There is another element to my position: I get to help stewards at member congregations who have the same responsibilities that I have. Providing financial, property, and human resource manage- ment support to congregations is one of the most gratifying parts of my job.

My focus has been learning about the resources I am the steward of and the systems in place to man- age these resources. Drinking from a fire hose is an apt analogy. It is not possible to absorb everything all at once! It is also sometimes a messy process. Here is a small illustration. The Missionary Society of Connecticut is the trustee of just over one hun- dred bequests, meaning that we manage the invest- ment of the assets and distribution of investment returns. About 97 are routine and the rest, well, the rest aren’t. A much, much larger illustration: In October I presented the 2003 budget to the Annual Meeting and gave a pretty good imitation of some- one who understood what he was talking about. Then I had the dubious distinction of uncovering a forecasting error that had led to a significant over- statement of investment returns. This necessitated a great deal of expense reduction.

This also brings me back to when stewardship is exciting. In an era of constrained resources, one option would be to do less and less of the same work you have done in the past. Another option is to find new ways to manage God’s estate. Congregations are directing fewer of their resources to and through The Connecticut Conference. We are challenged to discern the most faithful way to serve. It is not clear yet to which new directions the discernment process may point, but I am looking forward to the journey.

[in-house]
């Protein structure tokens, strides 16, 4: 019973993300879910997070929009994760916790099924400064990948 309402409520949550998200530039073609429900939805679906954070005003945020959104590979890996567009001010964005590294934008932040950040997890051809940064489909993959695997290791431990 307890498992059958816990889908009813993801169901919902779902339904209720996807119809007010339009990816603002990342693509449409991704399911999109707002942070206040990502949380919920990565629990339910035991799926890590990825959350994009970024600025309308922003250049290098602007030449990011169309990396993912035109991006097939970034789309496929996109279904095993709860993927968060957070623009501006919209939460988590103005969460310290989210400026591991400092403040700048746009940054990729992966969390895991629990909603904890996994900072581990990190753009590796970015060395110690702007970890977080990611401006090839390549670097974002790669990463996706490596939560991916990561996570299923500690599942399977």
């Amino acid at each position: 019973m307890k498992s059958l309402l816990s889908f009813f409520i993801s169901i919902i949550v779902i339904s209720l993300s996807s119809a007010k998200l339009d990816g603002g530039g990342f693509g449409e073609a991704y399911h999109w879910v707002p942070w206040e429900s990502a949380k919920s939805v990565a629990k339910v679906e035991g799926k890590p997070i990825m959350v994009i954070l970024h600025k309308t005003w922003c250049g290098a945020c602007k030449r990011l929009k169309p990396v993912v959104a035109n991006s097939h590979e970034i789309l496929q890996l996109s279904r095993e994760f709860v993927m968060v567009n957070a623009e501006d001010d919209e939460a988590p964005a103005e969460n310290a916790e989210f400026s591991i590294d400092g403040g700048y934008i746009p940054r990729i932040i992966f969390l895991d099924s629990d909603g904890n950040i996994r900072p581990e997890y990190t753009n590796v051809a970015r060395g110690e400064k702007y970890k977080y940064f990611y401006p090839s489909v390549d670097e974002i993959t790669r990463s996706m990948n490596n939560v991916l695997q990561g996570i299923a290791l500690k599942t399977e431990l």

Peace, Charlie Kuchenbrod


Two phrases, among many others, most succinctly characterize the Connecticut Conference in 2002 from the standpoint of the Office of Justice/Witness Ministries: “passionate concern” and “struggling to be faithful.”

Passion and concern were heard and seen in the voice and face of Ann Pratt, a lay member of the Bridgewater Congregational Church as we talked about the potential of a new interfaith coalition in the Hartford area to work together on justice issues. Her energy, mingled with that of Judith Hjorth, our Regional Minister for the Northern Region, and a host of other laity and clergy, issued in a covenanti- ng service for over 30 member churches, synagogues

and mosques on January 30, 2003. The Greater Hartford Interfaith Coalition took its place along- side the Naugatuck Valley Project in the Western Region of the Conference and the Southeastern Region’s United Action Interfaith Coalition. All three groups have UCC churches involved.